13 July 2022

Cross of Iron

Sam Peckinpah went to Yugoslavia to shoot Cross of Iron in 1976.  The picture was financed through some complicated cross-collateralization, and production shut down without warning when the money ran out.  The movie was put together from footage shot up to that point – with the final scene staged on the fly, improvised by Peckinpah and his two leads, James Coburn and Maximilian Schell: “I will show you where the iron crosses grow.”

Be that as it may, the picture feels pretty complete, and you don’t get the sense of gaping holes, but there’s still a nagging suspicion (the same thing you have with Major Dundee) that something fuller is eluding you.  On the other hand, the movie doesn’t seem characteristically Peckinpah, either.  There’s the Russian kid, the innocent, the sacrificial lamb, who might conjure up Angel in The Wild Bunch, or Elsa in Ride the High Country, but the larger canvas, the history, the broken faith, Steve Judd and Gil Westrum, Dundee and Tyreen, Pike and Deke Thornton, Garrett and the Kid, even Bennie and Elita in Alfredo Garcia, is noticeably absent.  In an odd way, Cross of Iron is maybe a prologue, thematically.  The defining moment, beforehand.

Of course, I’m talking about this as if you know the storyline and characters in Cross of Iron, or as if you know all of Peckinpah’s movies back to front, and not everybody is as obsessed as I am.  Let’s be honest, one Quentin Tarantino is one too many.  So, briefly, Cross of Iron takes place in 1943, in the Crimea; the Germans are being pushed back relentlessly by the Russians, and the Wehrmacht is fighting a rearguard action.  The story’s told from the German POV.  Steiner, the platoon sergeant (the James Coburn character), realizes it’s a losing battle, but fights on anyway.

“Do you believe in God, Sergeant?”

“I believe God is a sadist, but doesn’t know it.”

Stransky, the Junker from the officer class (Max Schell) is desperate to win the Iron Cross, and ready to lie for it.

“I tell you a man’s true destiny is not all this childbirth and chocolate, but to rule and to fight.”

Steiner is a warrior; Stransky is a blowhard.


Stransky puts together a false report, taking credit from a dead man to get the Iron Cross.  Steiner refuses to sign off on it.  Stransky abandons Steiner and his men, when the Wehrmacht retreats, leaving the platoon to fight their way back from behind Russian lines, and then – when they’ve almost made it, spoiler alert - tries to gun them down with friendly fire.  Basically, that’s it.

Being as it’s a Peckinpah, however, you get a lot of sidebar.  Somebody throws a shoe at a rat, for example, and Max Schell reprimands him: “Be gentle with my Gigi.”

James Mason, the colonel, orders his captain, David Warner, to the rear.

“I’m prepared to disobey that order, Sir.”

“You’ve been around Steiner too long.”

Steiner reports.

“Two killed, one missing.”

“Two killed, how?”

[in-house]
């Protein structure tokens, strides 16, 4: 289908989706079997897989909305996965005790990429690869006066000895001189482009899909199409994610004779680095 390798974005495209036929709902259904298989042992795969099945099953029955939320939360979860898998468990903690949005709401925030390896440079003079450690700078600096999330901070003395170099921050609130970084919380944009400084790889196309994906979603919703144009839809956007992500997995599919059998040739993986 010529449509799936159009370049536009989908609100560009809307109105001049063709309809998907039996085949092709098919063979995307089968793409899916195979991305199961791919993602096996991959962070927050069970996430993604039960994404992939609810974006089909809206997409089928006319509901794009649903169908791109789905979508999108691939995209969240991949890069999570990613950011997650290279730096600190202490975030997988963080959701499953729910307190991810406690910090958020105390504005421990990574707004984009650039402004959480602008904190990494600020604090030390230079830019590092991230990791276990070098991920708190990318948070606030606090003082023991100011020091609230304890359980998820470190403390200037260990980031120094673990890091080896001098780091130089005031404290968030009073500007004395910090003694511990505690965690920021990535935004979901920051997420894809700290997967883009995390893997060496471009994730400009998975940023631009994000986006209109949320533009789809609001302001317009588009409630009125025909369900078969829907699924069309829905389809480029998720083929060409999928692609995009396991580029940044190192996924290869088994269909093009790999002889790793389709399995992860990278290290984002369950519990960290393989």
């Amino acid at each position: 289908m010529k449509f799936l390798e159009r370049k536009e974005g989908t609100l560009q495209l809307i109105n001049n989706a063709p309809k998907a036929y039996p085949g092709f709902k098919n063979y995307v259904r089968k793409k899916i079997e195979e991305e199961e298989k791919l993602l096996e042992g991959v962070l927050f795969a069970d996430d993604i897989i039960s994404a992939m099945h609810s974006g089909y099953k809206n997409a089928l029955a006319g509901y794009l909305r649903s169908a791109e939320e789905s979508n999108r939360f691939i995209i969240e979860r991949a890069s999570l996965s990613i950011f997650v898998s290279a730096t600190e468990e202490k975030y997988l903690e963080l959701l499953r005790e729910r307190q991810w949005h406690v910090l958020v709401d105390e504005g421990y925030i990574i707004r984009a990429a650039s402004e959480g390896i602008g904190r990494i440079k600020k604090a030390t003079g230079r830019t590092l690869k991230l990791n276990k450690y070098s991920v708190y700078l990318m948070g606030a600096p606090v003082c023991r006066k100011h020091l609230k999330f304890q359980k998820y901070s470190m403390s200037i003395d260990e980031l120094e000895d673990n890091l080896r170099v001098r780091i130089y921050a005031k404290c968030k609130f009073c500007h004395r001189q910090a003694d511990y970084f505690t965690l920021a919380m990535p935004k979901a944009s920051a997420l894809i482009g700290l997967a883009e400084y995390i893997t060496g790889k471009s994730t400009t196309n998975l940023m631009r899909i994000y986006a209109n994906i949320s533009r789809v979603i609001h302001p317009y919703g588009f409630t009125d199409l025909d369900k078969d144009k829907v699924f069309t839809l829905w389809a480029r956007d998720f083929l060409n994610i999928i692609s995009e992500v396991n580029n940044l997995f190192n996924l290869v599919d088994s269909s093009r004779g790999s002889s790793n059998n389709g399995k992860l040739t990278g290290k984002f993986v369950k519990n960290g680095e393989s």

“Bullets.  Mortar fire, artillery, heavy salvos.  Bad luck, terminal syphilis.  The usual things.”

The actual war stuff is frightening, and incoherent.  Action is very hard to do, both on the page, and in the movies.  We see way too many movies where you can’t tell who’s who, or what’s going on.  Way of the Gun is an exception, because the guy channels The Wild Bunch.  Cross of Iron is intentionally confusing.  Everything is loud, and your kinesthetic sense shuts down.  It’s all adrenaline and endorphins. 

Peckinpah bent the rules of physical cinema, and invented new ones.  Steiner says it best, in a reflective moment. “A man is generally who he feels himself to be.”  Peckinpah tempted Fate, and lost.  God damn, but I miss him.


  1. David -- Enjoyed the post. I think I've seen all of Peckinpah's movies *except* Cross of Iron.

    I miss him too.

  2. John : CONVOY is clearly junk, and while OSTERMAN WEEKEND and KILLER ELITE definitely have their moments, they're still lesser material. CROSS OF IRON isn't in a class with ALFREDO GARCIA, say, or GARRETT, but for later Peckinpah, it's well worth seeing.

  3. Tarantino… He is so over-rated, but so many viewers are too dazzled by his camera work to mind gaping holes and anachronisms. When I was watching the Django DVD, I began counting historical errors. Afterwards, I watched the director's interview where Tarantino bragged about his research, indicating his was one of the most accurately researched movies ever.

    As Bill Cosby's Noah might say… Riiiiiiiiight.

    1. This above isn't really anonymous, but Blogger is ignoring me. — Leigh

    2. I think Tarantino is a fanboy, and with respect, I feel much the same way about Scorsese. These are guys who are in love with movies. So am I, and I recognize movies aren't life, but there's a story that John Milius would take a girl to see THE SEARCHERS on a first date, and if she didn't get it, he ghosted her. I can almost understand, but there IS a life beyond. We need the obsessives; we don't have to imitate them.


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